Before we get into the meat of this post, let’s start with a change of mindset.

Sex therapy isn’t about working on your problems.

Sex therapy is about working on your potential.

The potential for better sex. Greater intimacy. A stronger relationship.

Your best potential as a couple.

And even though you might feel pretty far away from it today…

This is a potential that you and your partner can realize.

It is possible to bring sexual fun back into your relationship!

We’ve counseled over 3,000 gay couples, and more often than not, they approach us for sex therapy.

Some of them haven’t had sex with their partners in such a long time that they’ve stopped even thinking about it.

But it still takes these same couples weeks, months, and sometimes even years before they walk through our doors to get help.

Once they do, and once they start making progress, they wonder what took them so long.

It’s time to stop waiting and start realizing your potential.

Here are 9 signs you and your partner may need a sex therapist.

#1. You’ve stopped talking about sex.

Sexually healthy couples flirt and talk about sex and sexuality openly. Need proof?

According to a recent study in The Journal of Sex Research, couples who engage in more sexual communication tend to have better sex lives.

This particular study included over 12,000 participants and measured a couple’s sexual communication and various aspects of sexual functioning, including desire, arousal, erection, lubrication, orgasm, and pain. The results?

More sexual communication around partner concerns was associated with better sexual function, particularly when it comes to orgasm and overall sexual well-being.

If you’re no longer enjoying frisky moments with your significant other, a sex therapist can help you figure out why – and what you can do about it.

#2. You don’t touch one another anymore.

Partners both need to give and receive physical touch.

And we’re not just talking about sexual touch here. This includes non-arousal touch, too.

Touch is about comfort and connection. If you’ve lost that, you may need help from a professional on how to listen and pay attention to each other sexually.

#3. You’re having sex alone more often.

Masturbation is key to discovering your own sexual pleasures. It’s also a healthy activity that we don’t recommend you stop when you’re in a relationship.

But if you no longer desire sharing sexuality with your partner, a sex therapist can try to help you and your partner reconnect and develop sexually – together.

#4. You’ve lost your libido.

If you’re not in the mood after a long day at work, that’s understandable. Sometimes stressful moments in life last a little longer than a day or two, or even a week.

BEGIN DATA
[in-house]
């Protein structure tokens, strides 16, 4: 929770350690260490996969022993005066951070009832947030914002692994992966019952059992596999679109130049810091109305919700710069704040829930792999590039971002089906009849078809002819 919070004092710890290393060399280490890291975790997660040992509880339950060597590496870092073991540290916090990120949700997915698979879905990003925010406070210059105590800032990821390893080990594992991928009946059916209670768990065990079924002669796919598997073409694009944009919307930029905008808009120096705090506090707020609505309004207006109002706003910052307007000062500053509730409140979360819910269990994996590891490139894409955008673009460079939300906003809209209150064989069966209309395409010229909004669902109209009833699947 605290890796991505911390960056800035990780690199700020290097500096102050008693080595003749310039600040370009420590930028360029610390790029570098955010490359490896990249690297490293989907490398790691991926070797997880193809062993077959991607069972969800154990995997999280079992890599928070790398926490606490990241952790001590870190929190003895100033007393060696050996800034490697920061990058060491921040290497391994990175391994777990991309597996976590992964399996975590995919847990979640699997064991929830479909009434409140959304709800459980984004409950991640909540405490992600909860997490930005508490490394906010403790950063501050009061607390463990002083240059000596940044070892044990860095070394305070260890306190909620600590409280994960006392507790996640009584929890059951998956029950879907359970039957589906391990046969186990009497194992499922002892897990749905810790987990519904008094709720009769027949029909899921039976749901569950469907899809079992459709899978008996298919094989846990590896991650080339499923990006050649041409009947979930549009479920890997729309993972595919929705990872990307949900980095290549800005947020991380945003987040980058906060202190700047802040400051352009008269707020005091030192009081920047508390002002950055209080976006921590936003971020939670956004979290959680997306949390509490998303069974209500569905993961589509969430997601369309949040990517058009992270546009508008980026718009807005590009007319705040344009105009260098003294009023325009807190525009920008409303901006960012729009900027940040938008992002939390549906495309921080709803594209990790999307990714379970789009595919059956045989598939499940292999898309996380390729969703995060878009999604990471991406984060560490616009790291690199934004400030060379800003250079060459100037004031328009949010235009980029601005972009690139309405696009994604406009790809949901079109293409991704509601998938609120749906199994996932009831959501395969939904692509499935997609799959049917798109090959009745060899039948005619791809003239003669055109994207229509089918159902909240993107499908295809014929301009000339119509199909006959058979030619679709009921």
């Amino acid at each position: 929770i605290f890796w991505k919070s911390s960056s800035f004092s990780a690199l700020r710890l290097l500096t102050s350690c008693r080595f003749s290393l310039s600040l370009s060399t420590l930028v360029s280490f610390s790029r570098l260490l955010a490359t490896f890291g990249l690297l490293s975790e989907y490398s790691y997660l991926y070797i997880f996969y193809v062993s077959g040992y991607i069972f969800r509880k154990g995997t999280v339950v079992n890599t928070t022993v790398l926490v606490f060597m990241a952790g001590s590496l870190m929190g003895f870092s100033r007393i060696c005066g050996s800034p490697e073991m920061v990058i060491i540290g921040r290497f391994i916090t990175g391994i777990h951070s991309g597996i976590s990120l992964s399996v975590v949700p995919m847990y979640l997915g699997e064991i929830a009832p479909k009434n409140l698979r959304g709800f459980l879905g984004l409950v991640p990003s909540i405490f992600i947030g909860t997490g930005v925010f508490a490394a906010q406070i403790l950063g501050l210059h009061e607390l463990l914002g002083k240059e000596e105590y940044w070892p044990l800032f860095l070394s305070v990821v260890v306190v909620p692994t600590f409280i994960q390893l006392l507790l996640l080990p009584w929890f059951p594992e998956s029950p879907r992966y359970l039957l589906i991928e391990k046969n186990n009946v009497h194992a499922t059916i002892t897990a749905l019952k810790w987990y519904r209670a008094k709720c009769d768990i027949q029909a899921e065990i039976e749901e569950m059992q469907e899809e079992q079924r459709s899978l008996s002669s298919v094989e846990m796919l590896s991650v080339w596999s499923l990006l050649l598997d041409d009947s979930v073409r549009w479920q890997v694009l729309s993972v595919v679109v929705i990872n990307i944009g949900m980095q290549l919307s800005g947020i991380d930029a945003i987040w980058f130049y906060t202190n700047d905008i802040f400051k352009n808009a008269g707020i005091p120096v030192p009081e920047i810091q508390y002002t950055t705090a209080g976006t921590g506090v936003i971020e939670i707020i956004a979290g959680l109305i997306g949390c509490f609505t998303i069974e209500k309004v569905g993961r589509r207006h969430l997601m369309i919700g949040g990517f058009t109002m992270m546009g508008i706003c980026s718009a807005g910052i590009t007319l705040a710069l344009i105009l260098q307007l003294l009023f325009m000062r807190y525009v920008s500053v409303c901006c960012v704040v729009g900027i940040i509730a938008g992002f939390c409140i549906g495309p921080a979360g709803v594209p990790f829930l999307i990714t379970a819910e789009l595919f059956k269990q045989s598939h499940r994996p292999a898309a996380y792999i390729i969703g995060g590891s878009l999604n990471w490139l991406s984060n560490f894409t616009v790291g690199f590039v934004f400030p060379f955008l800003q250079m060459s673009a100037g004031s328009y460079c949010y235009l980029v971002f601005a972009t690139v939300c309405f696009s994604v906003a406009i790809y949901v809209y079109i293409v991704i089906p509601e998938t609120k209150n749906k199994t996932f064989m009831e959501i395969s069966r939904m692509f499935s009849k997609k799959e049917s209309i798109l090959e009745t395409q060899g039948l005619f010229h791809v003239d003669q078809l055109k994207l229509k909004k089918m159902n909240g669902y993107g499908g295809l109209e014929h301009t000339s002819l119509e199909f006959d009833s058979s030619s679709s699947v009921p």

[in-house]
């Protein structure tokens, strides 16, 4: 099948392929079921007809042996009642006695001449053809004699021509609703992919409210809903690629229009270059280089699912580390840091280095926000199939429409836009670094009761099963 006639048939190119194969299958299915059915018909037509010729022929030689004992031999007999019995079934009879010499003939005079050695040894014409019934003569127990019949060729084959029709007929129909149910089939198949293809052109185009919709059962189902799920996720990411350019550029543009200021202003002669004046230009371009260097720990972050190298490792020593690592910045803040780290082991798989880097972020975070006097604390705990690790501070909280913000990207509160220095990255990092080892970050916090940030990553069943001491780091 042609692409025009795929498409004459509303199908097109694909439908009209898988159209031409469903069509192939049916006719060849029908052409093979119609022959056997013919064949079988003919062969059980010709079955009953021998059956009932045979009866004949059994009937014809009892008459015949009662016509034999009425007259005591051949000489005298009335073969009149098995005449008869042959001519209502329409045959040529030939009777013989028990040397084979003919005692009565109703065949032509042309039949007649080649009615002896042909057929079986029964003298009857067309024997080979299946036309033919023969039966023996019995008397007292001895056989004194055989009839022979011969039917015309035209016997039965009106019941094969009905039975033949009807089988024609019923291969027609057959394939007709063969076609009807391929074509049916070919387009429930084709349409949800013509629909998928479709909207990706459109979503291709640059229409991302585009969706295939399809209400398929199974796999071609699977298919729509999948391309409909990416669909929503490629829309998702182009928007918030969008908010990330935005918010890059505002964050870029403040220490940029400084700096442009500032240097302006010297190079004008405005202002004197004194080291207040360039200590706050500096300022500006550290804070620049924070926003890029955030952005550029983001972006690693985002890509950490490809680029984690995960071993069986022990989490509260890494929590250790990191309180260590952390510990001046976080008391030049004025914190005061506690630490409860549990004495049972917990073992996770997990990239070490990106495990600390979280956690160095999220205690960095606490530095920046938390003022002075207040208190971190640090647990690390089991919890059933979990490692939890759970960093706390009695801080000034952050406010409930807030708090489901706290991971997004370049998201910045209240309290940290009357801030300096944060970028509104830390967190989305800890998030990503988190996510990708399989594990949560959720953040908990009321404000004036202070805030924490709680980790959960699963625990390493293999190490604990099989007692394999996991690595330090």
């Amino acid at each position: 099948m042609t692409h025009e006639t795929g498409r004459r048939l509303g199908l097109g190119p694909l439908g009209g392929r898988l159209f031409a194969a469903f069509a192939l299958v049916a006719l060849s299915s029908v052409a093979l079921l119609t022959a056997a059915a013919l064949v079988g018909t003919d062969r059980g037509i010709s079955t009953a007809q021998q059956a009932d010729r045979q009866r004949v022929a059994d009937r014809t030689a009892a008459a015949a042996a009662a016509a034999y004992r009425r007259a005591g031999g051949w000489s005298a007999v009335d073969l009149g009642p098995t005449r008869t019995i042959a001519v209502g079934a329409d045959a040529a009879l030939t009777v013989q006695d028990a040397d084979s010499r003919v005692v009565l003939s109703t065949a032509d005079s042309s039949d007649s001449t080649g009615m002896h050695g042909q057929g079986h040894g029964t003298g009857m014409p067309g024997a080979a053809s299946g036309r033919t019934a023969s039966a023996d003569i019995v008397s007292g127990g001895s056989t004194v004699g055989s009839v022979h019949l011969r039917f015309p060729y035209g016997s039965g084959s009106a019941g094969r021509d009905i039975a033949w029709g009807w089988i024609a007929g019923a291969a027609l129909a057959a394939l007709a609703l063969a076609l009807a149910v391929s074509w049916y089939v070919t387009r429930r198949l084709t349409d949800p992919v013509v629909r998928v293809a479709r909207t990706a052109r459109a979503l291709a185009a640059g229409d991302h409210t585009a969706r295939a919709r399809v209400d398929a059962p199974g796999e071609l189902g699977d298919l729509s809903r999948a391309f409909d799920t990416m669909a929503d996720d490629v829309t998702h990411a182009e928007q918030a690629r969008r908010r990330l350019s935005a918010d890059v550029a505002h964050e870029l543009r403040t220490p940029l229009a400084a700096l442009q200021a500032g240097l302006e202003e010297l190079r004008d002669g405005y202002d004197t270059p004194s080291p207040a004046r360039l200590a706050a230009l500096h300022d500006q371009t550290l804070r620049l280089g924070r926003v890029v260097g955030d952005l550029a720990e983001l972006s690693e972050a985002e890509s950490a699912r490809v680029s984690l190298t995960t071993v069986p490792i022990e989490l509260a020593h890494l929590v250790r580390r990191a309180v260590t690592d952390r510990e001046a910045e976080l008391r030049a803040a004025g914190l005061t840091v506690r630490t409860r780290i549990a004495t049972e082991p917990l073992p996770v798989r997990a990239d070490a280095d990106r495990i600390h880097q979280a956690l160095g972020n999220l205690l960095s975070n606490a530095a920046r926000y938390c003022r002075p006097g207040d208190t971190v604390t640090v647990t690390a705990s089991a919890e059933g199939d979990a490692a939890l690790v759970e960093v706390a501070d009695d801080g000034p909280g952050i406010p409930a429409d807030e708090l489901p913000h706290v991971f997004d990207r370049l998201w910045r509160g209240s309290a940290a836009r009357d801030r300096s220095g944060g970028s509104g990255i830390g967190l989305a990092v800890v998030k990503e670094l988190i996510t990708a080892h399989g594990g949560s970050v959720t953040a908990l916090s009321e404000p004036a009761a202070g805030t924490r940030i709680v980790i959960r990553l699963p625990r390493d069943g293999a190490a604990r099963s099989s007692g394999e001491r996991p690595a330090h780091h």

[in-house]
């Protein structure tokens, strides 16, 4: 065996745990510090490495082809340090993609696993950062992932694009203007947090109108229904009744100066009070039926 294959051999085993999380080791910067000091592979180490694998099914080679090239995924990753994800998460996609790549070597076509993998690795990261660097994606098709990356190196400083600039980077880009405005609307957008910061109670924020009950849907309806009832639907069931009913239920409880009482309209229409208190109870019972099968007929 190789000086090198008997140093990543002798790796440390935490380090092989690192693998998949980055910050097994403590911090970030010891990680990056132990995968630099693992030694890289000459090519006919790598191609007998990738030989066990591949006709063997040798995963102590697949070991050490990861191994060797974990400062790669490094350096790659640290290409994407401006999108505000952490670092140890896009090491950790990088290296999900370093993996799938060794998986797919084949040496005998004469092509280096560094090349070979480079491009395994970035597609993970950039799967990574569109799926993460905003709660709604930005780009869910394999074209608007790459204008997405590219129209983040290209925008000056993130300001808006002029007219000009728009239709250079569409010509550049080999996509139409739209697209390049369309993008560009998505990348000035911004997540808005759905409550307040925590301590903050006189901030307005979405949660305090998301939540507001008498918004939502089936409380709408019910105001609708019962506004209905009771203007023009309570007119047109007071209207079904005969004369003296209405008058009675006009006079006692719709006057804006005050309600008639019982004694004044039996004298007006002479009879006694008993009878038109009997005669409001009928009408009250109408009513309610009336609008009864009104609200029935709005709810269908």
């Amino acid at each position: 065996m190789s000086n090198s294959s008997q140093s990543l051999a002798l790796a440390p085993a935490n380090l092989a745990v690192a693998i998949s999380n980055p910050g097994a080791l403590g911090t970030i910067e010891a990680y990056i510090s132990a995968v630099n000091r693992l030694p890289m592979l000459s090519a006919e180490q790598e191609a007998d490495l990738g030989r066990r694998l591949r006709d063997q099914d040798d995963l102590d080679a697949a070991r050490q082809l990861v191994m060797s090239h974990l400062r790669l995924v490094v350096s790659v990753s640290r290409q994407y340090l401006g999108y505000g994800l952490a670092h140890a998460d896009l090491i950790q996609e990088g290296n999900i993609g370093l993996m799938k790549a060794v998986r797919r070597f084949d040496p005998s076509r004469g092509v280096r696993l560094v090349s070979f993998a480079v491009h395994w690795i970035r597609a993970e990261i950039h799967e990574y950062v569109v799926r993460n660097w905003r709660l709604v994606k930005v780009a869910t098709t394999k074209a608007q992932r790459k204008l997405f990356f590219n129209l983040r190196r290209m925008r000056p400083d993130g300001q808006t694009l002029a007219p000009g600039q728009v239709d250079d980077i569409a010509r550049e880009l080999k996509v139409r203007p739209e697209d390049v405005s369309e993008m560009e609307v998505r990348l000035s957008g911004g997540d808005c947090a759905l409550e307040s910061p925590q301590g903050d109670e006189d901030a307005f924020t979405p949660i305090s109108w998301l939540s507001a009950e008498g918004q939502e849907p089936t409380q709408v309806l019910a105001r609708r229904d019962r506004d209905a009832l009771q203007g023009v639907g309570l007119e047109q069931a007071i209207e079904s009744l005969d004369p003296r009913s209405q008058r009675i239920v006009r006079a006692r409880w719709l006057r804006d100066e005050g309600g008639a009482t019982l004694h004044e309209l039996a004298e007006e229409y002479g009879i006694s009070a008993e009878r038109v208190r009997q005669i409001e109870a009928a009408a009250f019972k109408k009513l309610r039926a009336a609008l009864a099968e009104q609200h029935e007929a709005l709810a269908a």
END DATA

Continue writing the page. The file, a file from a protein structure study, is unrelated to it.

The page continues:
But if you’ve become completely disinterested in sex – with your partner or with anyone at all – and it’s not related to an underlying physiological issue, you may need help from a sex therapist.

#5. You’re having problems outside the bedroom as well.

Stress in your sex life can be a reflection of imbalances elsewhere in your relationship.

Could it be attributed to the differences in your personality types? How you handle disagreements? How you communicate with each other?

A sex therapist can help you understand and attempt to resolve other dynamics that may be impacting what’s happening under the sheets.

#6. You are having trouble communicating your wants in bed.

Are you afraid, ashamed, or embarrassed to talk about what turns you on? Or maybe you don’t even know what you want.

Unless you’re comfortable with your own sexual needs and energy, you won’t be able to settle in the present moment with your partner.

A sex therapist can help you figure out your sexual aspirations. You need to know how you feel about yourself as a sexual being. You need to believe it’s okay to experience the sexual joy that our bodies are wired to express.

#7. You don’t know what turns your partner on.

You want a sexually fulfilling relationship that will last the test of time, right?

If so, you need to tune into your partner sexually. You must expand your sexual understanding of each other. You need to get comfortable talking about the sexual “extras” you both want.

We call these the Sexual Additions, and they include things such as:

  • How to align on shared goals.
  • Scheduling time to talk about sex.
  • Refusing sex.
  • Non-monogamy.
  • Kink.

A sex therapist can help you explore both of your needs in an open, safe environment.

#8. You’re having doubts or discomfort around sexuality.

Sexuality can be a confusing thing. Maybe you’re uncomfortable doing or fantasizing about certain erotic things that turn you or your partner on.

A sex therapist can help you navigate these fantasies, put them into perspective, and figure out healthy ways to deal with them going forward.

#9. You’re trying hard to make a change, but you’re not getting anywhere.

If you have tried every solution you can think of to bring the fun back into your sex life but it keeps failing, you need professional help.

It takes two to tango. Whether it’s because your partner isn’t receptive, or perhaps you aren’t communicating in a way they can truly hear you, a sex therapist can act as the bridge to connect you.

Sex therapy is all about your potential, rather than focusing only on problems.

Rather than crossing your fingers and hoping that things will get better, you have a trained professional available to accelerate your progress through all the difficult conversations.

It all starts with a Google search!

(What about LGBT couples? Reach out to us at the Gay Couples Institute here…)

To your happiness,
Sam & Alapaki